In the past, media education, among many other areas within its scope, was mainly taught in citizenship classes, much due to the collaboration from private and civil society projects. However, as education for citizenship is not seen as a priority by the Ministry of Education, such as Mathematics and Portuguese Language, it stopped being an independent subject of compulsory education. Therefore, Media Education ended up being only linked to ICT, an important subject and a skill to be acquired by all students. Apart from being a core subject for the 7th, 8th, 9th years, ICT was also present in the national curriculum as a basic cross-curricular subject, related to general skills, specific methodologies and acquiring general and specific competences. Moreover, the main governmental projects/programmes in this area were mainly connected to the perspective of the educational technology, to learning with the media and through the media, rather than about the media. The Portuguese education system was consequently far from meeting the goals of media education as a «set of procedures, contents and initiatives intending to promote the ability to conscious active and creative use and critical understanding of information and media». As a result, in April 2014, ML Guidelines for several levels of education were introduced by the Ministry of Education in collaboration with the University of Minho. Although now there is a framework of reference available, it is not yet taught as an independent subject in its own right; it is a transversal competence integrated into the teaching of other subjects, being therefore deprived of its own focus and losing its priority concerning its contents.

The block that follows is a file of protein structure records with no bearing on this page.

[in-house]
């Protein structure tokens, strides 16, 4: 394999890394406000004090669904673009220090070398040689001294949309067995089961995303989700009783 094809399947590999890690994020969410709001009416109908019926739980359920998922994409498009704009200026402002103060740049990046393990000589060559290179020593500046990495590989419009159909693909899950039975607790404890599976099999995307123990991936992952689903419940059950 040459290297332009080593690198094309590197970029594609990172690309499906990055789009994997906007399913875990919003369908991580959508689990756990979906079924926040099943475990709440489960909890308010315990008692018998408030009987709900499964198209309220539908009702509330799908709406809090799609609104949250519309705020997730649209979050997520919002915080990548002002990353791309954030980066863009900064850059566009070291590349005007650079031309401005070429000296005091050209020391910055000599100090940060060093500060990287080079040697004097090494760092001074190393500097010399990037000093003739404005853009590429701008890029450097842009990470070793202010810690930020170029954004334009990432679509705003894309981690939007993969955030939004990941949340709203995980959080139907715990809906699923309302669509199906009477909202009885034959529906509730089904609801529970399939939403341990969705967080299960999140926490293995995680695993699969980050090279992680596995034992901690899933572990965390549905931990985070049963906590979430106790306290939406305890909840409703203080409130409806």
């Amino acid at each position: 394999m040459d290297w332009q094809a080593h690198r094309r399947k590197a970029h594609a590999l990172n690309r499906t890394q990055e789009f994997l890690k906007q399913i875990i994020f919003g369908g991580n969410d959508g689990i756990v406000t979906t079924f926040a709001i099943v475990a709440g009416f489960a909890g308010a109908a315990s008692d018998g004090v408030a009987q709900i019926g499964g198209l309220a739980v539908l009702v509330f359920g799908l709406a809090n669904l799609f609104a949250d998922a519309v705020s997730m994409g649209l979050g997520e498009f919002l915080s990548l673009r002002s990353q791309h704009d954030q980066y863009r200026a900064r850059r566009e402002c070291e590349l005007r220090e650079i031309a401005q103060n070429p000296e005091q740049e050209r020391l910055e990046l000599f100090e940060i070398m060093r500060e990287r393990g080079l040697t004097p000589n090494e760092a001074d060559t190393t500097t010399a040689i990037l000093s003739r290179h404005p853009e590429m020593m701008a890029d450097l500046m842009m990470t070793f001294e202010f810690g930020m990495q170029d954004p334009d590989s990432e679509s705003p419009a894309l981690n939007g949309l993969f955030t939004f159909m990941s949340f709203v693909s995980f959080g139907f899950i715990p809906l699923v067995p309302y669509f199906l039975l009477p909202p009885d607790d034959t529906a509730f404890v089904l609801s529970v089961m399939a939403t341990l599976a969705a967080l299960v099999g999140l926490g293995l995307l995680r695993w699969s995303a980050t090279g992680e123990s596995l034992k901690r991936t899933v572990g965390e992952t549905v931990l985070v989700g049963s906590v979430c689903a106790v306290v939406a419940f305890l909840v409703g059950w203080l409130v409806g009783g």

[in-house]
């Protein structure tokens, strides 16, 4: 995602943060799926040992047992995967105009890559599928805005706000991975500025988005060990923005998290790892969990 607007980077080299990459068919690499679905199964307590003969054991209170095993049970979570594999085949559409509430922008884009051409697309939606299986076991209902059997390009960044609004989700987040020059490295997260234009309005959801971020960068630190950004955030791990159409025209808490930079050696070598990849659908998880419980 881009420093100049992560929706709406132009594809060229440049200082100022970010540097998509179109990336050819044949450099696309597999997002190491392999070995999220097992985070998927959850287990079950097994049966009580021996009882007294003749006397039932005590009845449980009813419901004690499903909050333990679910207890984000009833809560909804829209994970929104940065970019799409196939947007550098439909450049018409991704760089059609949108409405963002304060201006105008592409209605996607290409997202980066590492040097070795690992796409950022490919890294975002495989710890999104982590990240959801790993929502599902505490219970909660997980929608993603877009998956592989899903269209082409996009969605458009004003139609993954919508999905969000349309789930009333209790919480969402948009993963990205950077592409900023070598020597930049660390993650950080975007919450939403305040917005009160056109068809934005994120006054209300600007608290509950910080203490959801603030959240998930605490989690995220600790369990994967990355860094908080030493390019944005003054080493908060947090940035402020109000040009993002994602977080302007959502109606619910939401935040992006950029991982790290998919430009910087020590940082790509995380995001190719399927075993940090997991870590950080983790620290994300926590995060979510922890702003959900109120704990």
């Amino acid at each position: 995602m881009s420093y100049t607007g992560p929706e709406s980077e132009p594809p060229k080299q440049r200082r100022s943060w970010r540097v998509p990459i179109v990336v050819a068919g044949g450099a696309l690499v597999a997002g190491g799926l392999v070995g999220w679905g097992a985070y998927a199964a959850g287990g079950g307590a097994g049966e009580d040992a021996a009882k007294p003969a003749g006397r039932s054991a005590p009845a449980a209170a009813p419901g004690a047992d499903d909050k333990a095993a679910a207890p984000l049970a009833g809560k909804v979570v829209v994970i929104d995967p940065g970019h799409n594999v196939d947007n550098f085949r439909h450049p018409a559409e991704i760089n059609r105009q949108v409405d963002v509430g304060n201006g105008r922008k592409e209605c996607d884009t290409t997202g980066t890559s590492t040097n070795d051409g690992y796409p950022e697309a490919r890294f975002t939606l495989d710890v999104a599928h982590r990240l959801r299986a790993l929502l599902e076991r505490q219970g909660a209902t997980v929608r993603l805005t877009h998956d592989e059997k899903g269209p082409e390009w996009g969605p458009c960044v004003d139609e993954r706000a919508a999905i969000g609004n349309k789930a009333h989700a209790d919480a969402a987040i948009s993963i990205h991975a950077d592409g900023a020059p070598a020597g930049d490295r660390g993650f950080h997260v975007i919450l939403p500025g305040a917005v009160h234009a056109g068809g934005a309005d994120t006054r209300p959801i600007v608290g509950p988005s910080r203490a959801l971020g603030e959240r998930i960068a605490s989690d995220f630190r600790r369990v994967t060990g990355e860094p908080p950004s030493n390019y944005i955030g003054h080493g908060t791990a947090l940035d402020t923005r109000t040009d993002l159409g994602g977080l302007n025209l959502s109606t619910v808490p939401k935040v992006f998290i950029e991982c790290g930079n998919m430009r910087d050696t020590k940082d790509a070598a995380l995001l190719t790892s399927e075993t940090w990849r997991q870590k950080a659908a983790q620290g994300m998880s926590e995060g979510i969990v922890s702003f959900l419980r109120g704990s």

In short, despite the positive evolution regarding the implementation of Media Education in Portuguese schools in the last few years, it stills depends on the goodwill of teachers and on a few projects developed by entities and social actors that can deliver media education.